In recent years, federal agencies have increasingly implemented cloud-based solutions that offer easy deployment and remote access to files — a pressing need once the COVID-19 pandemic began.
Securing data in cloud environments, however, can be more challenging than in on-premises settings, according to 45 percent of federal agency staff who participated in a 2019 Ponemon Institute and Forcepoint survey.
And 71 percent identified visibility and governance as two key difficulties agencies face in securing cloud use.
To strengthen cloud protection, some are turning to cloud access security brokers (CASBs) — solutions that the Department of Homeland Security’s Cybersecurity and Infrastructure Security Agency recently recommended for agencies attempting to secure remote workers’ access to cloud services.
How Agencies Gain Visibility with CASBs
CASBs serve as an additional security layer between cloud service providers and end users.
The solutions can provide greater visibility into cloud application use, potentially helping agencies track user behavior, authenticate users, enforce policies surrounding sensitive information storage and sharing, and meet various compliance requirements.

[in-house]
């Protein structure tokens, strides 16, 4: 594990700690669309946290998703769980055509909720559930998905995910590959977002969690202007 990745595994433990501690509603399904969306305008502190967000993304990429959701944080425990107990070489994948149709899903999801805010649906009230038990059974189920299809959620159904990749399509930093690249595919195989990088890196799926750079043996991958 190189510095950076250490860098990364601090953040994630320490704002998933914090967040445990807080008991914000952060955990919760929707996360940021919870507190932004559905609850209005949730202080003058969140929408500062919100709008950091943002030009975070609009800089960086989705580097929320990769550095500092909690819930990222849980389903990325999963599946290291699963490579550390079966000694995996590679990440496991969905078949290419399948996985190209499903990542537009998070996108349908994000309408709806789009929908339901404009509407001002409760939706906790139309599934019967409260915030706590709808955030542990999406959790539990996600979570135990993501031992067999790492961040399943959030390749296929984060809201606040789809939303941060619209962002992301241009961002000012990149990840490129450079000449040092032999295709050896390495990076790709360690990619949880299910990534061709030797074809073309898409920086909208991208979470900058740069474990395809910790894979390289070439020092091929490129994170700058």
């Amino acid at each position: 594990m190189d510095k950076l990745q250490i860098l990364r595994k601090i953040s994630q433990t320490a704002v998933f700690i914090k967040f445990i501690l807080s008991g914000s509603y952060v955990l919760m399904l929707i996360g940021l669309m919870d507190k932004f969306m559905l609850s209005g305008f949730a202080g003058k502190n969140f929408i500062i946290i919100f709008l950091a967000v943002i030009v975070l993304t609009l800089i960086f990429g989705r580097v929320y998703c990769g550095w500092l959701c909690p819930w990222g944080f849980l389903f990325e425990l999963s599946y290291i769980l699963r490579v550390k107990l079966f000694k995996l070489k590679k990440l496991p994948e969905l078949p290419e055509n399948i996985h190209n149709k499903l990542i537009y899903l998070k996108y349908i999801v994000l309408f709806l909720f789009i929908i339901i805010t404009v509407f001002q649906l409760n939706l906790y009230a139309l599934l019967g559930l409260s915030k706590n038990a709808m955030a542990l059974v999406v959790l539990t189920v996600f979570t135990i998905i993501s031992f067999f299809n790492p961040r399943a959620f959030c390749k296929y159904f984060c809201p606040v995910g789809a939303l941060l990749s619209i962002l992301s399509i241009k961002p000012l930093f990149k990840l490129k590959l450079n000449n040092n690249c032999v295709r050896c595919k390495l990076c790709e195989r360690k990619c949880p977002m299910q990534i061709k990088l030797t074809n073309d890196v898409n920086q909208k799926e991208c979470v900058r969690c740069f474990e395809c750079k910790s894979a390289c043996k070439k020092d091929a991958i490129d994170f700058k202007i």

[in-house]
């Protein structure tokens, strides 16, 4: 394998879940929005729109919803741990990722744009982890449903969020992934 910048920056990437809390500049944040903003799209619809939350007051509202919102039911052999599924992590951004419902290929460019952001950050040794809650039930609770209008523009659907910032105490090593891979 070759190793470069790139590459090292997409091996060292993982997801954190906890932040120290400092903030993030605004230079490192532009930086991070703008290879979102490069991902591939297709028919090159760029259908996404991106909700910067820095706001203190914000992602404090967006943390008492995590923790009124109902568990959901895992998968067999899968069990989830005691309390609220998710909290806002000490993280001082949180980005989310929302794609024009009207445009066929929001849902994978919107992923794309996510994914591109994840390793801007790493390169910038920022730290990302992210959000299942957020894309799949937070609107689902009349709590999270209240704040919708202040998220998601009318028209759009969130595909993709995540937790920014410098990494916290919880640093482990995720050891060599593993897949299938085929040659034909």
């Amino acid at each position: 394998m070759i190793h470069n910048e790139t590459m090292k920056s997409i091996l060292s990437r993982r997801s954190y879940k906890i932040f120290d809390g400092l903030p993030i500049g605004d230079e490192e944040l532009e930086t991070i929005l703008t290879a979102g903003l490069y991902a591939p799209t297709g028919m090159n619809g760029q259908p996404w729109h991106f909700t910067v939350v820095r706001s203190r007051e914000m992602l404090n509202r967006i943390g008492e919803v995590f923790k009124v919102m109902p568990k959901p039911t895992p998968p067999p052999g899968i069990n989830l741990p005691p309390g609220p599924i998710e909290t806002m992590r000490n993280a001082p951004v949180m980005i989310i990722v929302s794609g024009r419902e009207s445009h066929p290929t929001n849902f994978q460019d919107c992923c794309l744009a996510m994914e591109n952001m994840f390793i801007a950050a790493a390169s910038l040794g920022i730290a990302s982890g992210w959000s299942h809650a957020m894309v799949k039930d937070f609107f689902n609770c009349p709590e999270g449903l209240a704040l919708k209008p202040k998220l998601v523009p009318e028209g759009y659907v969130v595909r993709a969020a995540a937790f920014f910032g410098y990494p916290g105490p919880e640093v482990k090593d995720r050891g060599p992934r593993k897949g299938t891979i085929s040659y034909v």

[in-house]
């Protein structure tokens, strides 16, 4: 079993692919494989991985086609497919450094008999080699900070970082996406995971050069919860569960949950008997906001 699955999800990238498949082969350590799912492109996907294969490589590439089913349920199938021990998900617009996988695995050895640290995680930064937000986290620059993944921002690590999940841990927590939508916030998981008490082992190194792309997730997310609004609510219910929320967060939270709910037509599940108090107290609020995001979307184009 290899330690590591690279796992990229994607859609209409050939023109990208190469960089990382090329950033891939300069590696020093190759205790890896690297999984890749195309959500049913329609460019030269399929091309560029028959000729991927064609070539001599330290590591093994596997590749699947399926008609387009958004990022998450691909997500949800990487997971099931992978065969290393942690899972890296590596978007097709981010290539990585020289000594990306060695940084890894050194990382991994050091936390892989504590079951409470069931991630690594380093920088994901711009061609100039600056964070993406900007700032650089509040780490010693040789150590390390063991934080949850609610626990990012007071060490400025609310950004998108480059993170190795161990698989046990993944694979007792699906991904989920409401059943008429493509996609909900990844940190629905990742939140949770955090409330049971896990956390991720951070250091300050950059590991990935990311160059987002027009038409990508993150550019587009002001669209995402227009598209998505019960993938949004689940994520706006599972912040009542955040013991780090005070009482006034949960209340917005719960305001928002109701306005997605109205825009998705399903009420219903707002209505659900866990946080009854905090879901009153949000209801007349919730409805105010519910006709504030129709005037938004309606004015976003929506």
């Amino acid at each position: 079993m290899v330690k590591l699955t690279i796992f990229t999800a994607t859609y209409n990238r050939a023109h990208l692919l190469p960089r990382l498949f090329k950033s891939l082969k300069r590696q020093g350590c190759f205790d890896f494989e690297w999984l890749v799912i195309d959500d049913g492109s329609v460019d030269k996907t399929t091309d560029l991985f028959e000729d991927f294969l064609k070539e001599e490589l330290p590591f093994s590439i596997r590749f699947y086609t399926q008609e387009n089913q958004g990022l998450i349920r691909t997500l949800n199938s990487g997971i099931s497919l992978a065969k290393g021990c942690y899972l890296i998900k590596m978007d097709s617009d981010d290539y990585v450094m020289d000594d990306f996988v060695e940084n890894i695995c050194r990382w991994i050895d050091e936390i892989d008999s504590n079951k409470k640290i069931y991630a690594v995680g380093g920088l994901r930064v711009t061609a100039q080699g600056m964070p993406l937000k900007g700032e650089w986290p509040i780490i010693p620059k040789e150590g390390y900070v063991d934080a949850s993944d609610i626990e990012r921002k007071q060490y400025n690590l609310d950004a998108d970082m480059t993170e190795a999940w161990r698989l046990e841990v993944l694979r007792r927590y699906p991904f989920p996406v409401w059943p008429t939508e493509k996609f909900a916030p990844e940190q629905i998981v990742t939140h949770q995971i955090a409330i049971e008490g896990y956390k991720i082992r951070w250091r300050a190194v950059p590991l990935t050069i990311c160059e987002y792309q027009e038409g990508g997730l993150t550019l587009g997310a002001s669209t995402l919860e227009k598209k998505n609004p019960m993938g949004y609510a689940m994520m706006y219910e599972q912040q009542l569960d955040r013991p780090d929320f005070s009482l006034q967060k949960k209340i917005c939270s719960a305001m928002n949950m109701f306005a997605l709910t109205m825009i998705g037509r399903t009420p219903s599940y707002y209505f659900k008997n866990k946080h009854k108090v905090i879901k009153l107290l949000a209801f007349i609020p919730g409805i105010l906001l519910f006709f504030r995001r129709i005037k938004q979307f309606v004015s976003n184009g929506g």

CASBs may help an agency determine, for instance, that an employee has downloaded a nonsanctioned and possibly problematic application. They can also enhance overall data protection efforts through methods like encryption.
Federal agencies began using CASBs more frequently about three or four years ago, according to Andras Cser, vice president and principal analyst for security and risk management at Forrester.
“Data protection was the main driver for CASB adoption, along with FedRAMP,” Cser says. “The advantages include shadow IT detection, data leak prevention and threat detection through scrutinizing unusual traffic patterns, and malware detection. CASBs help prevent confidential data loss in cloud apps.”